A piece of history was returned to its rightful owners Friday morning when members of the Tennessee Department of Treasury handed over a Purple Heart medal to the original recipient's family.
Representatives from the treasury department's division of unclaimed property presented the medal at First Volunteer Bank on the 700 block of Broad Street to Freddie Parris, the grandson of Claude Parris, who was awarded the medal for his sacrifices during combat in World War II. Claude Parris died in Lafayette, Ga., in 1972 and was buried in Chattooga County.
"About 70 years ago, Mr. Claude Parris was in Europe on the front lines of WWII fighting with our American armed forces," said Tennessee State Treasurer David Lillard Jr.
"He served in one of the most significant and deadly moments of the war — the Battle of the Bulge — where he tragically lost the lower part of his right leg. It was because of his brave actions and sacrifices that Mr. Parris was awarded one of our nation's most significant military honors: the Purple Heart."
Lillard said the medal was stored in a First Volunteer safe deposit box for years before the box was eventually abandoned and the medal turned over to the state's treasury department, which contacted the Parris family just months ago.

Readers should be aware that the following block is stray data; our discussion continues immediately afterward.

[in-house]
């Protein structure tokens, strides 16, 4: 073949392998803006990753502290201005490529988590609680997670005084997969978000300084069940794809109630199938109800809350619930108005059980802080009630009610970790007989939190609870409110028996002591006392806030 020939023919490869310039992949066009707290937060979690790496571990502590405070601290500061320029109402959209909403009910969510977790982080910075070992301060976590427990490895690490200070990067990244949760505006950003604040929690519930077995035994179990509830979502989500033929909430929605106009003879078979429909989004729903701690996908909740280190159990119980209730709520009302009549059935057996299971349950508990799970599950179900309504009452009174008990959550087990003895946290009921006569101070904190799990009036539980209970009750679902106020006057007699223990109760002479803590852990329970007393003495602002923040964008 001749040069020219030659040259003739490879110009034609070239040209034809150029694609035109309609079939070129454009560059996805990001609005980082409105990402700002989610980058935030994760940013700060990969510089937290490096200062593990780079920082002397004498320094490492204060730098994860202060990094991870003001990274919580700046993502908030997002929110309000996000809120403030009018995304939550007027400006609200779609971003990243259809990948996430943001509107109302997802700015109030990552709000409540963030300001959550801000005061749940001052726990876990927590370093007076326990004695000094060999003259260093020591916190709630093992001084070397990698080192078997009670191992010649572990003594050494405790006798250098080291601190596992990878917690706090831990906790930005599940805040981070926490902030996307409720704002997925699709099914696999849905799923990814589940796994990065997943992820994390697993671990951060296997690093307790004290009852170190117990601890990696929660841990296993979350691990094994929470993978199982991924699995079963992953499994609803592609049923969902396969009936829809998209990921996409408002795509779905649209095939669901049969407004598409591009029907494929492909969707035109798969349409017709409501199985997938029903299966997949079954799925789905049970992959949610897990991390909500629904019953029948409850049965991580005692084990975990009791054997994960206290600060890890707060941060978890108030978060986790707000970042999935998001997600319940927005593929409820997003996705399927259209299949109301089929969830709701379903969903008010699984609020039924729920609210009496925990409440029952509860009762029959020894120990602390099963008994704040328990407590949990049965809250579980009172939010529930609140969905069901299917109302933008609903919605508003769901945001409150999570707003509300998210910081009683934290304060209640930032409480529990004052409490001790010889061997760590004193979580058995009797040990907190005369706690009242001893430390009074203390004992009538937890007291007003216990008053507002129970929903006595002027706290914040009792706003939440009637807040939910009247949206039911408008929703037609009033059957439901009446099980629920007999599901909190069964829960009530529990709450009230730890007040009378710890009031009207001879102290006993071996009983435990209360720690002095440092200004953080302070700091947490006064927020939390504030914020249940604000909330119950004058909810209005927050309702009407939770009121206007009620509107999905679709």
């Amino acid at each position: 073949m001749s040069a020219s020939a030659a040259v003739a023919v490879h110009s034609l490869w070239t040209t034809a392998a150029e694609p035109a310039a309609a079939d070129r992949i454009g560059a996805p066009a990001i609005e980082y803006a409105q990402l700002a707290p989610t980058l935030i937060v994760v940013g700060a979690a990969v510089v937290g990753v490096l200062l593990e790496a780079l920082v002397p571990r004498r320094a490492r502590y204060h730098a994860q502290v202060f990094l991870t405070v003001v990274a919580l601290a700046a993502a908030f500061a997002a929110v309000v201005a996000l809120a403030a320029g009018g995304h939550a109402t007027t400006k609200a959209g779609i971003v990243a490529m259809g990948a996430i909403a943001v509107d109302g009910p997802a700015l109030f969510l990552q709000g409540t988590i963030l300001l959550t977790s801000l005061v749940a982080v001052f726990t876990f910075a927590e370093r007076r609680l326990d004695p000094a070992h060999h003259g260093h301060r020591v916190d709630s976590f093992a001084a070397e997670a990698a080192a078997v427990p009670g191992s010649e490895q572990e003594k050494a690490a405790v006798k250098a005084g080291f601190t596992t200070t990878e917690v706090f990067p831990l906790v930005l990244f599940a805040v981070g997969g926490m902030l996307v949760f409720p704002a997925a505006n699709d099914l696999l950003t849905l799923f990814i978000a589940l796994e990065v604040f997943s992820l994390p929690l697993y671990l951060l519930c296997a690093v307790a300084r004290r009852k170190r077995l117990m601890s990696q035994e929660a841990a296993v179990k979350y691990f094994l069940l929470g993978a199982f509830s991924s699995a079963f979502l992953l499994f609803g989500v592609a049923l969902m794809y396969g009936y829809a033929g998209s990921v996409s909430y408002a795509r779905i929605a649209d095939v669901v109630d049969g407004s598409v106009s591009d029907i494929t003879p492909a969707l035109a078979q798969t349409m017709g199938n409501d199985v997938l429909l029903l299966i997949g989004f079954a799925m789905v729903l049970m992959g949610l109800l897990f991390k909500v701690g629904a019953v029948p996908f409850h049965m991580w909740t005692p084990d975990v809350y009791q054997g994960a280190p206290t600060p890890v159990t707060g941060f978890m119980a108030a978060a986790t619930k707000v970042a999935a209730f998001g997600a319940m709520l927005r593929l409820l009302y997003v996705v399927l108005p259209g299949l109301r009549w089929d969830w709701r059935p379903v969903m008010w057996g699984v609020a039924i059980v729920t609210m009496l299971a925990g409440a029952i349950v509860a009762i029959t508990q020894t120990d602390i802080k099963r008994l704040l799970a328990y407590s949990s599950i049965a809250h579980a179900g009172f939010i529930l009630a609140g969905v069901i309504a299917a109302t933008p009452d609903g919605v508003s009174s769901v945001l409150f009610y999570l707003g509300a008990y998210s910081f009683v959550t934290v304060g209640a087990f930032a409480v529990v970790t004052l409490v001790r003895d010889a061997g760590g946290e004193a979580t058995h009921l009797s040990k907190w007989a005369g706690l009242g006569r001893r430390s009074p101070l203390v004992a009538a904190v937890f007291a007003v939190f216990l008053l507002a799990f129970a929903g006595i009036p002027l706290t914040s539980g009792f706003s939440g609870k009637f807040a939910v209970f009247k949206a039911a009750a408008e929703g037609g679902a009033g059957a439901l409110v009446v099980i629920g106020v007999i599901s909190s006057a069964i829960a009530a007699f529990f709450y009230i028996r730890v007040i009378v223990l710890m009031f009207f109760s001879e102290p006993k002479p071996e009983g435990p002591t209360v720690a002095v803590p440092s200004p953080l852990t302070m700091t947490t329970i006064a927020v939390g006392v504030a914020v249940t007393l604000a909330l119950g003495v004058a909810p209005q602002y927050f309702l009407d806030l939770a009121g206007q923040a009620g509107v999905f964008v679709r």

Claude Parris' grandson, Freddie Parris, received the medal and gave thanks to the bank and state employees who contacted him.
"My grandfather received two Purple Hearts — one outside of Paris and one at the Battle of the Bulge in Luxembourg — and I appreciate the state laws that protect our veterans," he said "Even though they're gone, they should not be forgotten.
"This is preserving history — the legacy of this veteran can continue to be handed down."
Sen. Todd Gardenhire also attended Friday's event and commended both First Volunteer Bank and the Tennessee Department of Treasury for the work done in returning the medal to the Parris family.
"It speaks well of this institution and employees that found such an icon of an item and to turn it over and to do the right thing, I think that speaks volumes of their honesty and the way they do business," he said. "This is a great day for all of Tennessee because it shows that the system works."
Lillard said there's still more than $31 million in unclaimed property in Hamilton County.
"In Hamilton County alone in fiscal year 2017, we returned $1.9 million of unclaimed property to Hamilton Countians, so we're proud of that," Lillard said. "The division of unclaimed property strives to go above and beyond to better the financial lives of all Tennesseans."
He encouraged residents to visit the Tennessee treasury department's website — treasury.tn.gov/ — to search for unclaimed property.